Microsoft Wants SXSW Festival Attendees to Play Tag

Editor’s note – March 12, 2010 –
Details about the Foursquare Tag at SXSW have been removed.

REDMOND, Wash., March 12, 2010 — Thousands of festival-goers at next week’s South by Southwest (SXSW) music, film, and interactive festival in Austin, Texas, will be snapping each other – or, rather, snapping each other’s Tags – for a chance to win US$5,000 from Microsoft Tag.

Magazines such as Details use Tags to link readers to exclusive content with the quick snap of the Tag from their mobile phones.

Microsoft Tag uses colorful, triangular barcodes and mobile phone cameras as a quick link between real life and digital life. The technology is gaining momentum, and Microsoft wants to give Tag more visibility by sponsoring an interactive contest at one the most popular festivals in the country, says Marja Koopmans, general manager of marketing for the Startup Business Group at Microsoft.

“South by Southwest is the perfect showcase for Tag because it’s very creative, and at the same time there’s a technology focus as well,” Koopmans says. “That aligns very well with Tag, where the sky is the limit as far as coming up with new scenarios in which to use the technology.”

This includes holding contests at big events.

During the interactive portion of SXSW, the Microsoft Tag street team will give away up to 4,000 unique Tags – colorful, triangular barcodes that attendees will wear on their entrance badges. The person who wins the $5,000 prize will be the one who gets the most people to “snap” the Tag, or scan the barcode by hovering their mobile phone camera over the symbol. Participants will need to have the free Tag application on their mobile phone in order to compete.

Since its debut at the Consumer Electronics Show a year ago, Tag has been adopted across a number of genres, Koopmans says. Golf Digest, Lucky, Get Married, and Details magazines publish Tags with content to give readers an instant link taking them to more information online, whether it’s enhanced golf tips, the season’s latest trends, finding the perfect dress, or learning more about a favorite celebrity.

According to Koopmans, consumers and businesses alike are starting to catch on to the benefits of using Tag over other mobile barcoding technologies. For use in printed materials, Tag allows a much smaller size than other formats like “quick response (QR)” matrix codes. When designing marketing collateral or ads, every last bit of space has to count, and Tags are the same size regardless of the length of the URL or message.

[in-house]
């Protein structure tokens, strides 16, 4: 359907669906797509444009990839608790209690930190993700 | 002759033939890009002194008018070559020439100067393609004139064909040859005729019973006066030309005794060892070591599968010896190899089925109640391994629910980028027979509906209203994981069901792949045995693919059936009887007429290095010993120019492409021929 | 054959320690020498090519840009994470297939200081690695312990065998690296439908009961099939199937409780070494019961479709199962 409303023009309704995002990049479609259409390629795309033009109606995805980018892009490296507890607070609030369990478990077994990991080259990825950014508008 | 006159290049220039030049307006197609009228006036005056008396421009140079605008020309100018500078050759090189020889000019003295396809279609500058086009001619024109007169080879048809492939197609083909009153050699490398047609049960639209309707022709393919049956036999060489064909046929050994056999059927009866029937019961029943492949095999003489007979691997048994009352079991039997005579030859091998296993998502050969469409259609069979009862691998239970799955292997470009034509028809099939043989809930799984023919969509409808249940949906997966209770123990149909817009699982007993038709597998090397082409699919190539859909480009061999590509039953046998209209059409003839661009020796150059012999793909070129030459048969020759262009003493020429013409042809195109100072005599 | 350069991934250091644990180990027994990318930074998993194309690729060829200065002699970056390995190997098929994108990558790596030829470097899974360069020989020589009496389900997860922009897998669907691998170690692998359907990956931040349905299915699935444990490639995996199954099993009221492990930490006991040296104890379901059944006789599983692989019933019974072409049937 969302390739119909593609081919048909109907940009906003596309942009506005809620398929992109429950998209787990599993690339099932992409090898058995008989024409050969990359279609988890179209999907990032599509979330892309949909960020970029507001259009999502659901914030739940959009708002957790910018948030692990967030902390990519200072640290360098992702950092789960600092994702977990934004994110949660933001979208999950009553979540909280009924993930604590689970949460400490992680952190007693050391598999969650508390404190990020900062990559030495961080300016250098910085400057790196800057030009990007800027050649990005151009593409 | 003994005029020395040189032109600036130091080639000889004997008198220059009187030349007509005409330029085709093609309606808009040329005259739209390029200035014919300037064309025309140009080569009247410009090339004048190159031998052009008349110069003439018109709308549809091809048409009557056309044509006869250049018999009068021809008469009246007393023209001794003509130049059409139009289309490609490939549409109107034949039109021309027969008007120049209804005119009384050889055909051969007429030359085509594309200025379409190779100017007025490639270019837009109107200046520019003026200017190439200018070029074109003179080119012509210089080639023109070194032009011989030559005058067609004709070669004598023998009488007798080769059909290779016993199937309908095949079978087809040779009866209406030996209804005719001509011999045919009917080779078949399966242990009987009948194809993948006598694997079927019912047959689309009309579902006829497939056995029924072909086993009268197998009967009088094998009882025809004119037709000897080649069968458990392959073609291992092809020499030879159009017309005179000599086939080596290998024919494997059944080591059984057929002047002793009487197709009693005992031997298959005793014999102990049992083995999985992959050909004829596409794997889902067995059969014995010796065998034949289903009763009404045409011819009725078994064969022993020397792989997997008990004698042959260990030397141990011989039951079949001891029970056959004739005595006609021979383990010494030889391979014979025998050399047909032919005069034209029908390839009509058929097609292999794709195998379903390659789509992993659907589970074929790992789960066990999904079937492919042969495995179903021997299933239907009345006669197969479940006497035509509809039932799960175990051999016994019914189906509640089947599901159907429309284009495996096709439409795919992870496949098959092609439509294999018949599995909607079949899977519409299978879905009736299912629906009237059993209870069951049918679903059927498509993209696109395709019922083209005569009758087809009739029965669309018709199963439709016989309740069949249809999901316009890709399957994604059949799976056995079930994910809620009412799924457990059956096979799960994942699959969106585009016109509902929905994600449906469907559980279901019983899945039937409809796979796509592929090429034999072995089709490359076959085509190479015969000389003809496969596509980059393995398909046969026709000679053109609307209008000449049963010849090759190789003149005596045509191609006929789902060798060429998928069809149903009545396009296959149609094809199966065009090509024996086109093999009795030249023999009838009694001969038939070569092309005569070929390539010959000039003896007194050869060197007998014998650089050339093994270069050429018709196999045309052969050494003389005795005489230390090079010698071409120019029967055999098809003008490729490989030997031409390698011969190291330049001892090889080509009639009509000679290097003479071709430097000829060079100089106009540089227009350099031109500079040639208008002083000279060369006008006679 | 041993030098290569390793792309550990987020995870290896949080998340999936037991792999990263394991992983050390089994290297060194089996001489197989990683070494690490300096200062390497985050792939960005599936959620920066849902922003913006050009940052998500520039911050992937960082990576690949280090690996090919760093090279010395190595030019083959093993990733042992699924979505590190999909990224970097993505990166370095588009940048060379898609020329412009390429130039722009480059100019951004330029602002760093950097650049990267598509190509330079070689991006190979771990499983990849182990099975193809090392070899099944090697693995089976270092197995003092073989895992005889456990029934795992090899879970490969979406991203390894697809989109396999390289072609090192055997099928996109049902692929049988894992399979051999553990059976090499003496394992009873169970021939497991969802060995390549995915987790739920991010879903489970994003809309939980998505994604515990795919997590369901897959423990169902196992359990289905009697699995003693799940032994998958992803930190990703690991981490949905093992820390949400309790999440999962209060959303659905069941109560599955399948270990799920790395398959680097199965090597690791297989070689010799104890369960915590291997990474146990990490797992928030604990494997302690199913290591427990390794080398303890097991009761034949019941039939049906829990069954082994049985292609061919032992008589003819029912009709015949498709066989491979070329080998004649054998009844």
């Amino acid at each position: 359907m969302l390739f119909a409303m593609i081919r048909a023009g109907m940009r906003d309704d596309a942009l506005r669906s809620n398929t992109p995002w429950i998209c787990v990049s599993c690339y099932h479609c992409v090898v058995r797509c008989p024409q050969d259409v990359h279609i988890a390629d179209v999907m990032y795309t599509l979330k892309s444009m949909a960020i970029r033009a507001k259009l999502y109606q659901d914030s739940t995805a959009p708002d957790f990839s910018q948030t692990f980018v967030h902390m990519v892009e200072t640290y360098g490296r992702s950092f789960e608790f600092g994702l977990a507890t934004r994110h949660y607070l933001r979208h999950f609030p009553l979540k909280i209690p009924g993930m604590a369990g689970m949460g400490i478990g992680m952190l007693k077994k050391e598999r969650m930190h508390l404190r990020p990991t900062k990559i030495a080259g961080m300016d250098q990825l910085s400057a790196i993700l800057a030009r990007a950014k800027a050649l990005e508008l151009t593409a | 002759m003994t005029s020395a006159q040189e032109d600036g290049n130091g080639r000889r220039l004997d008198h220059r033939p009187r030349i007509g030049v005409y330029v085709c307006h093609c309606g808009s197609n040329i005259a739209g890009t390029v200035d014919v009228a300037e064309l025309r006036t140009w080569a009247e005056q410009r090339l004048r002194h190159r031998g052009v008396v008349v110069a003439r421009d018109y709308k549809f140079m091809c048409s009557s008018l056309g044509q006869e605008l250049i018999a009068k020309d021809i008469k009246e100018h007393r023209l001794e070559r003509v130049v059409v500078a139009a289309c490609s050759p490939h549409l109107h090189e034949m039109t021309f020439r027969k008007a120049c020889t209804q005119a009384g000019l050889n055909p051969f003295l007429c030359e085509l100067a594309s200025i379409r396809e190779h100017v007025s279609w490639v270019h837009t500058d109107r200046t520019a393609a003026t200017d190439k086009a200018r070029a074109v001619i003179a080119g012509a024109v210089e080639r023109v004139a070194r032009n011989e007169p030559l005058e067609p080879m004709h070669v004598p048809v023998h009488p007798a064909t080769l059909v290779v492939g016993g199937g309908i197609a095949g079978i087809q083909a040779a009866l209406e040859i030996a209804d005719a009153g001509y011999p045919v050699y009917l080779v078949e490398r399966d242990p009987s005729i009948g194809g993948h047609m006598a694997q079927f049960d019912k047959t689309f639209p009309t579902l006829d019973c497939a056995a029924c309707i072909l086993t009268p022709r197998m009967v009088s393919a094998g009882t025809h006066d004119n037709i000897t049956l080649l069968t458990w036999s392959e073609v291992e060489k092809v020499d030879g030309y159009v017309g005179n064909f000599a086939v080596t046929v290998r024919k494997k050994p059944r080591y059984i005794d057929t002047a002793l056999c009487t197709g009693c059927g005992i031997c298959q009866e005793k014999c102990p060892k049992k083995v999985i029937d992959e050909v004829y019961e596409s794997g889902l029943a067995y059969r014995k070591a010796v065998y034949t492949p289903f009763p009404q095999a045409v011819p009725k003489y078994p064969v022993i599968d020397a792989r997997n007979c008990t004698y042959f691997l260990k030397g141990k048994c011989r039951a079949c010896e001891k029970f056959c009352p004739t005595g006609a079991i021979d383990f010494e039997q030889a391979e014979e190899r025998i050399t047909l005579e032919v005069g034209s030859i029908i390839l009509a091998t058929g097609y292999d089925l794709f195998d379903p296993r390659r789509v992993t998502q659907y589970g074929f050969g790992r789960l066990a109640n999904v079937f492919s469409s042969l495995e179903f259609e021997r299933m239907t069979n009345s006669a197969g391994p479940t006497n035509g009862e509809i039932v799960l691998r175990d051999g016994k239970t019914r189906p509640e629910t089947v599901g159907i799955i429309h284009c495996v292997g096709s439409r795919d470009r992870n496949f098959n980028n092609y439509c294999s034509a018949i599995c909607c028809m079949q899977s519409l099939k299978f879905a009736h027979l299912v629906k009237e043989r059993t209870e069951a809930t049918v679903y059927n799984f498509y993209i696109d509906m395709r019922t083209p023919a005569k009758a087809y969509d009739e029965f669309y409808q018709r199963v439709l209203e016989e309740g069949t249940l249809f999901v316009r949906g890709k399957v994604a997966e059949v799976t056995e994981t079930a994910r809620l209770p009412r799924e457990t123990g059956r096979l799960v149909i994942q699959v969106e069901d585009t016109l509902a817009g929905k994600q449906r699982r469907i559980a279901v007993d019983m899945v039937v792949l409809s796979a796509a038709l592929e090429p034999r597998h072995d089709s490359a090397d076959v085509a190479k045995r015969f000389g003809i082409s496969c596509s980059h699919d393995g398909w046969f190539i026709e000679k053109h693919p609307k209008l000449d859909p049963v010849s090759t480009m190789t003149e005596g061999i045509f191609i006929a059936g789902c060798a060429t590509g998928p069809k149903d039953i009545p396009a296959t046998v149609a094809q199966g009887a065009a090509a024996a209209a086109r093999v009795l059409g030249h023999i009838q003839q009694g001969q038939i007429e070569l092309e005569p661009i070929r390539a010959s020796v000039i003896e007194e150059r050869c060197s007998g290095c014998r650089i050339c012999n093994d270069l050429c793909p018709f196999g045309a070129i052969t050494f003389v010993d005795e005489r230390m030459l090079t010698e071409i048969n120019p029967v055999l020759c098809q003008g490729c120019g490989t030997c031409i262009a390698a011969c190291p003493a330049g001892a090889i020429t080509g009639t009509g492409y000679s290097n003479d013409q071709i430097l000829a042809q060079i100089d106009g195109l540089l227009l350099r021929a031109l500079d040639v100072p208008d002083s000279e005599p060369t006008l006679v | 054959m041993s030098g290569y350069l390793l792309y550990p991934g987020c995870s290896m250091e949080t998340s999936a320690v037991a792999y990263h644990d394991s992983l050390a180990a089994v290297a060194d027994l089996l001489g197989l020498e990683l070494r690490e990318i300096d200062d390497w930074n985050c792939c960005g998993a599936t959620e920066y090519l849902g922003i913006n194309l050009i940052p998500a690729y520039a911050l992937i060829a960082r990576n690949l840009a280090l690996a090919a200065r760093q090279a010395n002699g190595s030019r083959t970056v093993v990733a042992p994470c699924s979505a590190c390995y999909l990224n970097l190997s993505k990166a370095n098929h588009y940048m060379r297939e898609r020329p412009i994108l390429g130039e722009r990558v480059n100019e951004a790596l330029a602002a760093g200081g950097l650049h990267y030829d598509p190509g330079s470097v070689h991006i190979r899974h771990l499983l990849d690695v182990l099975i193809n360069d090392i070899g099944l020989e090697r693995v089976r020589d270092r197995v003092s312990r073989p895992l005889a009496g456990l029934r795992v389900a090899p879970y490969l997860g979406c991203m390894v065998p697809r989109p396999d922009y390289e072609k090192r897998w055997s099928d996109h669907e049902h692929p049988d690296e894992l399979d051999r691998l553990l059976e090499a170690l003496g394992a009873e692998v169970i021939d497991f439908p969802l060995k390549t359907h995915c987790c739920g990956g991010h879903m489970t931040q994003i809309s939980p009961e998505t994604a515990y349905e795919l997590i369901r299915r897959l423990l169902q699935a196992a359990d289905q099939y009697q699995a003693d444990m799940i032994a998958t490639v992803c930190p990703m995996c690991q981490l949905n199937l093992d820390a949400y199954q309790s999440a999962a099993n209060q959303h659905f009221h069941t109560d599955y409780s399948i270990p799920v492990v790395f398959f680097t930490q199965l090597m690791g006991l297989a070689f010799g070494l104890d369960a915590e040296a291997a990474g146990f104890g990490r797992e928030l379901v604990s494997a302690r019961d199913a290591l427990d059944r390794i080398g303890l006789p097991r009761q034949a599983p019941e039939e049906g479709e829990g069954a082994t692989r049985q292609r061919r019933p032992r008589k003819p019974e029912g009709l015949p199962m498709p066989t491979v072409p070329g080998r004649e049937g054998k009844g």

For example, American automaker Ford, rather than bogging down print advertisements with full specs on a vehicle, in August announced that it would use Microsoft Tag on its 2010 Ford Taurus campaign ads. Users can scan the barcode in the ads with their mobile phones, which will then take them to a site with video clips and more information about the car.

With traditional 2D barcodes, people are locked into one look, the traditional barcode stripes, and unable to add much individual “flavor” or brand identity. With Tag, the option to make customer Tags allows people to integrate their personality, or a brand’s personality, into a colorful code that doesn’t distract from the message. There is an “enthusiastic, vibrant community” around Tag, with an active Facebook Fan Page, Twitter feed, and blog.

Microsoft Tag connects Ford customers to video animation content, showcasing many of the innovations featured on the 2010 Ford Taurus including its new EcoBoost technology, featured here.

“Tag makes your world clickable; that’s the bottom line for consumers and businesses,” Koopmans says. “Everyone can benefit from technology that makes the physical world clickable and links it to online experiences. The easiest way to explain Tag is to show it and let them see what they can do.”

Once Koopmans demonstrates a few examples of how Tag has been used, she says, people get it. She uses the example of a movie with a Tag barcode printed right on the DVD cover that consumers can scan with their phone to go directly to related content online, such as a movie trailer.

Tag is also responsible for getting creative juices flowing. “Every time I talk to someone about Tag, they come up with a new scenario to use it that I hadn’t heard before,” Koopmans says.

That inventive energy is one of the reasons why Microsoft Tag is hoping to catch the attention of SXSW attendees with its interactive contest. Whether for a new band, a film, or a technology product, the buzz from SXSW can be staggering, and it’s an event where interactive technologies can be propelled into the mainstream. Koopmans hopes Tag and the creative participants at SXSW will converge, and that people will start recognizing the many positive ways in which Tag can impact their lives.

“South by Southwest attracts people who have their eye on emerging and innovative digital technology,” she says. “These are the people who are going to be really interested in mobile barcoding. It’s a great venue for a creative contest like this, too.”

The SXSW music and media festival features more than 1,800 musical acts from around the world on more than 80 stages. SXSW Interactive includes five days of presentations and events showcasing experts in the industry, new and emerging technologies, Web sites, video games, and startup ideas. In addition to Tag, many other Microsoft groups will be participating at SXSW, including Bing, Silverlight, WebsiteSpark, and more.

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